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Being able to visualise equations in your mind is known as mental math. For example, the equation 25 – 9, a student who sees the equation in their mind might see it this way 25 – 10 (-1), while those who finger count might need to utilise their toes and their friend’s fingers for this equation.
The pressure of getting the answers right within a specified amount of time could also lead to finger counting incorrectly, leading to careless mistakes.
It can make them feel that they can always rely on their fingers to get the job done. This closes them off to learning new skills, and hinders memorisation techniques.
Teachers spend more time explaining complex concepts and formulas instead of spending any time on the addition and subtraction portion of the equation. This in turn could create a problem for the student, who relies on finger counting, leaving them behind in class and being unable to cope with the lesson(s).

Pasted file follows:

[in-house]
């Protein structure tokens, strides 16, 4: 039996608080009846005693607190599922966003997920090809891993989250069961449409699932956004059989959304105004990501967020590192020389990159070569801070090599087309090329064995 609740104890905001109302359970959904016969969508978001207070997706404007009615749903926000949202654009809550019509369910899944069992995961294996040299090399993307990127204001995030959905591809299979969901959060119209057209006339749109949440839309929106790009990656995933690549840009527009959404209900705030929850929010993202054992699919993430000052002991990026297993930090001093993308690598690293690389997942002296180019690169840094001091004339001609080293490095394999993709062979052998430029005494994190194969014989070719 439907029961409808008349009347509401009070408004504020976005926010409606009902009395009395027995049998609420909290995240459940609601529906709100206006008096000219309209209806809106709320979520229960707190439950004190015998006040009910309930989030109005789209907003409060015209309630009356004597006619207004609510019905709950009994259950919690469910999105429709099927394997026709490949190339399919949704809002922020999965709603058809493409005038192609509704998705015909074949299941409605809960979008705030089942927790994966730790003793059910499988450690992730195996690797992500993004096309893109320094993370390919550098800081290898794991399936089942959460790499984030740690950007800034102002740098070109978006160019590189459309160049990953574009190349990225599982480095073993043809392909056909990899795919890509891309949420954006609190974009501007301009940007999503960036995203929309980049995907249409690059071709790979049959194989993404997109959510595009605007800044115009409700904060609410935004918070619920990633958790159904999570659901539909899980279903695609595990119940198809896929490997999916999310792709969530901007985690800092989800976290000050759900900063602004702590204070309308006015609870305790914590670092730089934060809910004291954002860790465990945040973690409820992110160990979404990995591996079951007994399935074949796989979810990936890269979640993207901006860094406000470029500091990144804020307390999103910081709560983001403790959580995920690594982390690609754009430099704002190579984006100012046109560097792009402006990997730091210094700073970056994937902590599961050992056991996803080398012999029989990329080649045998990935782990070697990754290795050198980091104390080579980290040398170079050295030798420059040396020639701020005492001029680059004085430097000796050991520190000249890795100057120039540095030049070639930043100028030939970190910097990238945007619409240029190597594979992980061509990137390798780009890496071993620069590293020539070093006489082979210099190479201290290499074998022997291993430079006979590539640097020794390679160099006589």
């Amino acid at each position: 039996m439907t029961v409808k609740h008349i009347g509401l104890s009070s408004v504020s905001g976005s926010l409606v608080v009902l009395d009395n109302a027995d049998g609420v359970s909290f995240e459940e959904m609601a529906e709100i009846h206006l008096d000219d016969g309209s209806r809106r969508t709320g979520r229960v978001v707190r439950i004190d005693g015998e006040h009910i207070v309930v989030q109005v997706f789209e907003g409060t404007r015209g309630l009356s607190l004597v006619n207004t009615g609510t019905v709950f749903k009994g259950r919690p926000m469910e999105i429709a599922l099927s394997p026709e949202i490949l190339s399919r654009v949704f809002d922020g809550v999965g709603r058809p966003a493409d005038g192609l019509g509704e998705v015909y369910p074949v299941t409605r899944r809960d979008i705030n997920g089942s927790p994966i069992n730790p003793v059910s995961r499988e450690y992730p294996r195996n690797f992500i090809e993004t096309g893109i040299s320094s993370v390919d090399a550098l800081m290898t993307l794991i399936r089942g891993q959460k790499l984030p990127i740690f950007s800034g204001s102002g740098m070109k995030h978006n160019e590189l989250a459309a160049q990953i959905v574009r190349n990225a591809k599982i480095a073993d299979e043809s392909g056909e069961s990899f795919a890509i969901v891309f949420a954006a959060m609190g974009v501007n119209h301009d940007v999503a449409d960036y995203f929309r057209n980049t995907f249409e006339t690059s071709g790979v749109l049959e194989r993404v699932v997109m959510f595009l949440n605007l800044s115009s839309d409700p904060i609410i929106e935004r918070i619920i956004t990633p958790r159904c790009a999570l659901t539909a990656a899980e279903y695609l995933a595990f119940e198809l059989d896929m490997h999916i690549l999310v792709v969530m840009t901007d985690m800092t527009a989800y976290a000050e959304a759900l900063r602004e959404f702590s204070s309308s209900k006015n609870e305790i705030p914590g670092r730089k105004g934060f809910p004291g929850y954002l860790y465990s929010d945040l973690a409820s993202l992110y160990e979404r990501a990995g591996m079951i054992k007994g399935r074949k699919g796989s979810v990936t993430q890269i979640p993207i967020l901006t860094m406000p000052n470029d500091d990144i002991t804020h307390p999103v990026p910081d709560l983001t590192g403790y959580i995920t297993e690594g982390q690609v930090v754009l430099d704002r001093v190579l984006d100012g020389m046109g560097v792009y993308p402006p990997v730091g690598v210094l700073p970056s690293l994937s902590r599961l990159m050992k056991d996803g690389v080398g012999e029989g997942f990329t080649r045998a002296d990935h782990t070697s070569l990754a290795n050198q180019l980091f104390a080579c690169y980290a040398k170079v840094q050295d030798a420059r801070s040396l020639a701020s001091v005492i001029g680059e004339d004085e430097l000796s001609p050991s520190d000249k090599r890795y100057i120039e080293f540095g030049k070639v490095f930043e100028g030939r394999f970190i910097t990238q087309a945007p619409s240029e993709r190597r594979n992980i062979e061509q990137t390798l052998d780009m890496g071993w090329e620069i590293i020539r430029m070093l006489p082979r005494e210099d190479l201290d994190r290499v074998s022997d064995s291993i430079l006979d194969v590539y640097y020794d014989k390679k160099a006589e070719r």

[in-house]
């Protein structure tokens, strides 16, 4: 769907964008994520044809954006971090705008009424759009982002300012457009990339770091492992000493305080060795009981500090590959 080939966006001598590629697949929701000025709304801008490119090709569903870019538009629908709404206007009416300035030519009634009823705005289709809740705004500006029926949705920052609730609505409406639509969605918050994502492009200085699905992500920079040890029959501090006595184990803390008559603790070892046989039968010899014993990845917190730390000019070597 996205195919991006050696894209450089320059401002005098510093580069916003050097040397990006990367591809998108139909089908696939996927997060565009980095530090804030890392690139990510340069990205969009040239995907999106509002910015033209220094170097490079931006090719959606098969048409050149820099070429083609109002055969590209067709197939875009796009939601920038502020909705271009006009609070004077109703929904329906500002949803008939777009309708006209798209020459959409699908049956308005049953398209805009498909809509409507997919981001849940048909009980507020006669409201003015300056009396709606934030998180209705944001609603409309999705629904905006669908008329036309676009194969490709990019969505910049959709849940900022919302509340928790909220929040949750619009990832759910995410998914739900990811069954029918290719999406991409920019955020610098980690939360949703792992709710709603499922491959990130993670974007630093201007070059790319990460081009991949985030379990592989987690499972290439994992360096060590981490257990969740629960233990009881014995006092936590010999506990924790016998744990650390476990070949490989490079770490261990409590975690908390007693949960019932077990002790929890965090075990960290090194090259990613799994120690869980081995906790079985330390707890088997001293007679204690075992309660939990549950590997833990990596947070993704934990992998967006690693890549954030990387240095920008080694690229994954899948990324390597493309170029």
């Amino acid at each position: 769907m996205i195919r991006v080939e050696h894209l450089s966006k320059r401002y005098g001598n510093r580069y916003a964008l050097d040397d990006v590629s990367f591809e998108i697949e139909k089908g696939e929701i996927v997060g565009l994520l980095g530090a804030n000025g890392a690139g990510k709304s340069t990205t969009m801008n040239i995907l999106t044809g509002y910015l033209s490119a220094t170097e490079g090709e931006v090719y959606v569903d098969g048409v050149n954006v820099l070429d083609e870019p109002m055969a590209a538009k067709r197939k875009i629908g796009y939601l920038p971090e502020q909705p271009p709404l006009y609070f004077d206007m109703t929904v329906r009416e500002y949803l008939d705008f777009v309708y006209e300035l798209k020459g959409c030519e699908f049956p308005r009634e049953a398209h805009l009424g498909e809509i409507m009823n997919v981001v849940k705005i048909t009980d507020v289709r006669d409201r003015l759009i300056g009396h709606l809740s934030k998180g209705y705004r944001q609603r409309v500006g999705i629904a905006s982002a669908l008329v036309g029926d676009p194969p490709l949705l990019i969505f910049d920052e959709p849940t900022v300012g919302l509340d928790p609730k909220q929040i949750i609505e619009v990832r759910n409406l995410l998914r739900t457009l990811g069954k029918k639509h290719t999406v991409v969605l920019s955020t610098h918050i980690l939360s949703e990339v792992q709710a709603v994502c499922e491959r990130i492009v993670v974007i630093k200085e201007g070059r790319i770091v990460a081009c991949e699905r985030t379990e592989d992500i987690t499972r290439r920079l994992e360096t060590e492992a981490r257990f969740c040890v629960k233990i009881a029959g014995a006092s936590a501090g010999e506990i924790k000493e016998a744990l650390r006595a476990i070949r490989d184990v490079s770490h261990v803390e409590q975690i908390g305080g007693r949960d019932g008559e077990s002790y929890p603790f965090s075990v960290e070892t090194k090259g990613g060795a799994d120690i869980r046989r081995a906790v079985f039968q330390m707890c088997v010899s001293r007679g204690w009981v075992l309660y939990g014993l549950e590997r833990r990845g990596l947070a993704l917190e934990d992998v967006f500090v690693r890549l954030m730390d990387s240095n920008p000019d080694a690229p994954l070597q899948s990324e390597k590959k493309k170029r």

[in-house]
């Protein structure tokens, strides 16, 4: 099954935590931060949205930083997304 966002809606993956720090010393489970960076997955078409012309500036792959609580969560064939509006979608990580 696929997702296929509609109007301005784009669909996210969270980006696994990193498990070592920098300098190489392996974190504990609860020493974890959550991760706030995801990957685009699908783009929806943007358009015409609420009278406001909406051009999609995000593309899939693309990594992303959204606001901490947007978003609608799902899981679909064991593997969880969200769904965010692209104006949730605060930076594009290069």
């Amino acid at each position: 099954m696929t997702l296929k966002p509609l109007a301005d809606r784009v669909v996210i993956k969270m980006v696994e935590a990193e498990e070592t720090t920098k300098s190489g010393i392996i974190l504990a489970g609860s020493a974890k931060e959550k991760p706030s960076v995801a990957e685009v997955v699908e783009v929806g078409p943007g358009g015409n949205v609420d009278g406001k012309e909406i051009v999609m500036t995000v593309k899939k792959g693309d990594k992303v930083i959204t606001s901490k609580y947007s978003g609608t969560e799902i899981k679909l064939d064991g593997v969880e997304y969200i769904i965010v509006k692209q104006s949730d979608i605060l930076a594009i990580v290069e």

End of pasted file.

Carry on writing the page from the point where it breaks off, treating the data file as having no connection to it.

The most important thing to remember is to make sure your child does not rely too much on finger counting, and is equally familiar and open to the other ways of working equations.
A creative writer, tutor and full time babysitter to my two year old niece. I picked up writing as an undergraduate at a local university and have not looked back since.
Do you know of effective counting methods to transition your kids from counting with fingers? Share them with us by leaving a comment below!